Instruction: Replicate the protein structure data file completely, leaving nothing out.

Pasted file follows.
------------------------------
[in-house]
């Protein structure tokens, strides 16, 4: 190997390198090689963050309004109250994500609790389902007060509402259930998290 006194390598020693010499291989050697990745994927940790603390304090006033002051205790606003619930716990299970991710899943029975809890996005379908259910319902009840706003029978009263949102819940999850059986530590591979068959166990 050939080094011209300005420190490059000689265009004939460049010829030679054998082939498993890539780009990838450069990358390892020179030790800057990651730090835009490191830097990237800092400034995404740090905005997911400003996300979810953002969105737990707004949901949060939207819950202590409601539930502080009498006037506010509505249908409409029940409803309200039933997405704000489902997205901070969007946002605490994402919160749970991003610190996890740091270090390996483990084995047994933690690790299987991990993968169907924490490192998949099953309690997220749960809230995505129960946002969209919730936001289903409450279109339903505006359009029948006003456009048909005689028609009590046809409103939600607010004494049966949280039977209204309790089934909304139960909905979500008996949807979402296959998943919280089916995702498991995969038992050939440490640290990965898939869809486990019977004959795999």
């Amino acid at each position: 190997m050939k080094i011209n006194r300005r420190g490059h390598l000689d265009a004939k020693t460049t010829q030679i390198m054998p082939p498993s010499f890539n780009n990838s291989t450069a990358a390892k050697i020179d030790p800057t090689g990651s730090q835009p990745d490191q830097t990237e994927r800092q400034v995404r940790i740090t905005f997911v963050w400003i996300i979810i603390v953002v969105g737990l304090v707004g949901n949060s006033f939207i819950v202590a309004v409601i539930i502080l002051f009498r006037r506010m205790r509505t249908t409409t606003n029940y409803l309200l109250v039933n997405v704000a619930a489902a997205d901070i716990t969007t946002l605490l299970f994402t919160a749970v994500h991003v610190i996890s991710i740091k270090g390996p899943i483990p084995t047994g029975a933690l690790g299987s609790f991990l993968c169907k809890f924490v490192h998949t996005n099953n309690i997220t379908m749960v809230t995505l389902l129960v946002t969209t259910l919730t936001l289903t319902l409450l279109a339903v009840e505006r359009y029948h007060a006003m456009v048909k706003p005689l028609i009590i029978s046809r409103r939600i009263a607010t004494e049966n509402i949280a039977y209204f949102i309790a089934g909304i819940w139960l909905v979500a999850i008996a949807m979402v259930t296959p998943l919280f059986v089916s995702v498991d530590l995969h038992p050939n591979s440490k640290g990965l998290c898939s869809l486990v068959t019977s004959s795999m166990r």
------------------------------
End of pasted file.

[in-house]
């Protein structure tokens, strides 16, 4: 190997390198090689963050309004109250994500609790389902007060509402259930998290 006194390598020693010499291989050697990745994927940790603390304090006033002051205790606003619930716990299970991710899943029975809890996005379908259910319902009840706003029978009263949102819940999850059986530590591979068959166990 050939080094011209300005420190490059000689265009004939460049010829030679054998082939498993890539780009990838450069990358390892020179030790800057990651730090835009490191830097990237800092400034995404740090905005997911400003996300979810953002969105737990707004949901949060939207819950202590409601539930502080009498006037506010509505249908409409029940409803309200039933997405704000489902997205901070969007946002605490994402919160749970991003610190996890740091270090390996483990084995047994933690690790299987991990993968169907924490490192998949099953309690997220749960809230995505129960946002969209919730936001289903409450279109339903505006359009029948006003456009048909005689028609009590046809409103939600607010004494049966949280039977209204309790089934909304139960909905979500008996949807979402296959998943919280089916995702498991995969038992050939440490640290990965898939869809486990019977004959795999």
């Amino acid at each position: 190997m050939k080094i011209n006194r300005r420190g490059h390598l000689d265009a004939k020693t460049t010829q030679i390198m054998p082939p498993s010499f890539n780009n990838s291989t450069a990358a390892k050697i020179d030790p800057t090689g990651s730090q835009p990745d490191q830097t990237e994927r800092q400034v995404r940790i740090t905005f997911v963050w400003i996300i979810i603390v953002v969105g737990l304090v707004g949901n949060s006033f939207i819950v202590a309004v409601i539930i502080l002051f009498r006037r506010m205790r509505t249908t409409t606003n029940y409803l309200l109250v039933n997405v704000a619930a489902a997205d901070i716990t969007t946002l605490l299970f994402t919160a749970v994500h991003v610190i996890s991710i740091k270090g390996p899943i483990p084995t047994g029975a933690l690790g299987s609790f991990l993968c169907k809890f924490v490192h998949t996005n099953n309690i997220t379908m749960v809230t995505l389902l129960v946002t969209t259910l919730t936001l289903t319902l409450l279109a339903v009840e505006r359009y029948h007060a006003m456009v048909k706003p005689l028609i009590i029978s046809r409103r939600i009263a607010t004494e049966n509402i949280a039977y209204f949102i309790a089934g909304i819940w139960l909905v979500a999850i008996a949807m979402v259930t296959p998943l919280f059986v089916s995702v498991d530590l995969h038992p050939n591979s440490k640290g990965l998290c898939s869809l486990v068959t019977s004959s795999m166990r």